Basic Rules to Possessive Ending in S

How to make possessive ending in S or S-sounding words…

How to make possessive ending in S or S-sounding words is a hotly discussed grammar topic. Stylebooks, grammarians, and elementary school teachers all have different rules about using possessives.

We show who owns something by using the possessive form. Adding an ‘s’ (apostrophe + “s”) or an apostrophe alone shows ownership.

The ‘s’ sound that throws so many people off is called “sibilant.” It comes from a Latin word that means “to hiss.” It can also talk about letters like ch, sh, z, and zh that make the same ‘s’ sound. When these sibilant sounds come at the end of a word, they throw people off.

Going back in time doesn’t help clear things up because the apostrophe’s proper method has never been precise. “Apostrophe” was first used in English around 1580–1590. It comes from the Greek word “apostrophe,” meaning “a turning away.” 

This makes sense since it was first used to show that a word was missing a letter. Once it was used to show ownership, there was never a formal consensus on how to do it.

So let’s look at some of the different ways people talk about the possessive ending in s.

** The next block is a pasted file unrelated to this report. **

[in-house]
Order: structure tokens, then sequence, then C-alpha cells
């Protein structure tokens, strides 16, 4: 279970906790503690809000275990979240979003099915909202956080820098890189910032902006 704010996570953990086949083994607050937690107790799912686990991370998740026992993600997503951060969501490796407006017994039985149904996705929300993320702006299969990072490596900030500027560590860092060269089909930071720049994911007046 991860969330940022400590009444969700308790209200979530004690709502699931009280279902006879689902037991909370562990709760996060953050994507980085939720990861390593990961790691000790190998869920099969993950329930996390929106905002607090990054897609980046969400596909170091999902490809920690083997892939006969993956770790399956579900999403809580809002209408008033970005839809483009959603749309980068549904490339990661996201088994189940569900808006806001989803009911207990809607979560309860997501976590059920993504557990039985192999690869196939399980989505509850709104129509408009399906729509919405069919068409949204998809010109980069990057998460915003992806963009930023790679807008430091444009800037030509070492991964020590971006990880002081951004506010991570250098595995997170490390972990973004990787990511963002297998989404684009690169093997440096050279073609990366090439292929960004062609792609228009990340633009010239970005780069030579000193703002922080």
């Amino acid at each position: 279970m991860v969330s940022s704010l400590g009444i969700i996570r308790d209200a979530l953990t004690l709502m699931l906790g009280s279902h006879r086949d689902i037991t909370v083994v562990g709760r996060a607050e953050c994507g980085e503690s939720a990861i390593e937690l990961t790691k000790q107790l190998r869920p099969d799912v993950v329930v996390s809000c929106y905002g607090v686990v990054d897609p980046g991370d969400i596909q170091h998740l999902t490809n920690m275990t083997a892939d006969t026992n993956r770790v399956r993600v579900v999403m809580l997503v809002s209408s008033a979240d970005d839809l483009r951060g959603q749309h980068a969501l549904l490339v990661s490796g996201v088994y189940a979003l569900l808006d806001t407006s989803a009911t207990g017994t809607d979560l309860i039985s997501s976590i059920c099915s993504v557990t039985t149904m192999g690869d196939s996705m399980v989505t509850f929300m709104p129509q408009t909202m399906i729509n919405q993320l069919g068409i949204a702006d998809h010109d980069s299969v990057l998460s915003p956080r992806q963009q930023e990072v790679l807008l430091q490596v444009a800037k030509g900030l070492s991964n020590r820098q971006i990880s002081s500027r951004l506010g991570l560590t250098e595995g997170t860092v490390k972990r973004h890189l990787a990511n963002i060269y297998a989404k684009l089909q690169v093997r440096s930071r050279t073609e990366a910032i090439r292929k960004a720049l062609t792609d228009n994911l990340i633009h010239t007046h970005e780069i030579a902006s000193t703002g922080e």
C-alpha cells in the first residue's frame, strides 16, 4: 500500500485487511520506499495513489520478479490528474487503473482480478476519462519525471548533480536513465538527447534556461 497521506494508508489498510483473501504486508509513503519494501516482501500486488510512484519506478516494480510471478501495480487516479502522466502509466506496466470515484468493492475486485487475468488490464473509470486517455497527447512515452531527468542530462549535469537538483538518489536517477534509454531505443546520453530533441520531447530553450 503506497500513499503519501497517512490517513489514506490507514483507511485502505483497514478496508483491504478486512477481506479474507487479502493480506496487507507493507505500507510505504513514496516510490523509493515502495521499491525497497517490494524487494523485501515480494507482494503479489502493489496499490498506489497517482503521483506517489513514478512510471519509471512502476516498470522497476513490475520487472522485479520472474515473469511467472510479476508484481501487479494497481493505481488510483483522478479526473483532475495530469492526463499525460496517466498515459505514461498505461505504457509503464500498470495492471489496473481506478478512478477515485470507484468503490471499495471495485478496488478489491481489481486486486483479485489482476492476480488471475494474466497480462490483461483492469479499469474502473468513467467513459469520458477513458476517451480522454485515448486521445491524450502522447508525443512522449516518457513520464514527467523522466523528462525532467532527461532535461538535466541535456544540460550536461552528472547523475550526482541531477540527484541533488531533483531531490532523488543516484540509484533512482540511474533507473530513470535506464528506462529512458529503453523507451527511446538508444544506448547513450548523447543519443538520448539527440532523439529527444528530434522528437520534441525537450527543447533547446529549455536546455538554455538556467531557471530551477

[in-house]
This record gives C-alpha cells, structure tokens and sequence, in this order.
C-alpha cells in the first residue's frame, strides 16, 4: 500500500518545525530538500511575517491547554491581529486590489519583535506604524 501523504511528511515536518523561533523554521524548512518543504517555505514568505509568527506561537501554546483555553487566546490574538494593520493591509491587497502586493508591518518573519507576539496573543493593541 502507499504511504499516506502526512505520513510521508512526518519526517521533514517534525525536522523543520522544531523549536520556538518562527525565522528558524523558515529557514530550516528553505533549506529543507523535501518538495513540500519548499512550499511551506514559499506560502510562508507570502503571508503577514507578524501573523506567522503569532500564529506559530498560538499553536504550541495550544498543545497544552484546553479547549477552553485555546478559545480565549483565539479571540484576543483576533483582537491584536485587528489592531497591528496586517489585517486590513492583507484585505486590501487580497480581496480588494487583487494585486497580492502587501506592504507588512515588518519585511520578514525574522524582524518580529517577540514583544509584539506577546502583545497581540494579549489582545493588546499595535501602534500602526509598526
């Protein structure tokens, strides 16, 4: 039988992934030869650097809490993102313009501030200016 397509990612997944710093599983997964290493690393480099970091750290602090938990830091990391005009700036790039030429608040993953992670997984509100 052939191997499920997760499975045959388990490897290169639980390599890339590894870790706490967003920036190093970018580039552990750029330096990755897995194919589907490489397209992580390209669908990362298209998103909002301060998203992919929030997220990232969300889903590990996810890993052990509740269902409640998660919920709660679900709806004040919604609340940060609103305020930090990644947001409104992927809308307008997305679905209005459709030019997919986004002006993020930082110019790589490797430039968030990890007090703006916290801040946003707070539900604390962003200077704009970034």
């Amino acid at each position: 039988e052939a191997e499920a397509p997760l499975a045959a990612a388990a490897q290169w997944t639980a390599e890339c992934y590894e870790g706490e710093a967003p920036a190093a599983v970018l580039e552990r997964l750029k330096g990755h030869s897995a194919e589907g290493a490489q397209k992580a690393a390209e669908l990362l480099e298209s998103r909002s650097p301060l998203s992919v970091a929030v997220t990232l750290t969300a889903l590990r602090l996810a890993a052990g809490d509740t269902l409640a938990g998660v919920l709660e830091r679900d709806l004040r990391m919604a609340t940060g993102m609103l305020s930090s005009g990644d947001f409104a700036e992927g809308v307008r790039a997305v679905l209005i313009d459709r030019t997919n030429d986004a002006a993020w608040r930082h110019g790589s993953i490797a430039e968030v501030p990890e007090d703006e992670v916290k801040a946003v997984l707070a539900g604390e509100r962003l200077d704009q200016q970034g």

The rule above seems easy enough, the details make it hard.
Possessive Ending in S

What Is the “S” Rule for Apostrophes?

The rule above seems easy enough, but as is often the case with the English language, the details make it hard. It’s easy to make a possessive with singular nouns and regular plural nouns. Things get more complicated when you add words ending in s.

Two main things cause this kind of confusion. First, the hissing (sibilant) sound of multiple ”s” makes writers pause before using apostrophes. The second is that there is no correct answer for possessives of words that end in s. Different style guides give different rules.

Here are some of the rules for possessive ending in s.

Rules Governing Possessive Ending in S

1. Singular Nouns Ending in S

To make a possessive singular noun, add an apostrophe and the letter S to the end of the word. This works for both proper and common nouns.

Examples:

  • The river’s edge
  • Peter’s key

That makes sense. The rules get confusing when the key belongs to someone named Idris or when we’re talking about the edge of beds.

Most experts recommend adding an apostrophe and S to S-ending common and proper nouns to make them possessive. So, based on the above examples, it would be:

  • Idris’s car
  • The beds’s edge

Not everyone agrees with this method, though. The Associated Press Stylebook, for example, says that you can make a proper noun possessive by just adding an apostrophe, as in Idris’ key.

AP Style specifies only add the apostrophe if the next word after the possessive starts with “s”. That would mean:

  • Bahamas’s people
  • Bahamas’ streams

The AP’s 2019 tweet on putting an ‘s’ after the apostrophe for singular proper nouns generated a stir.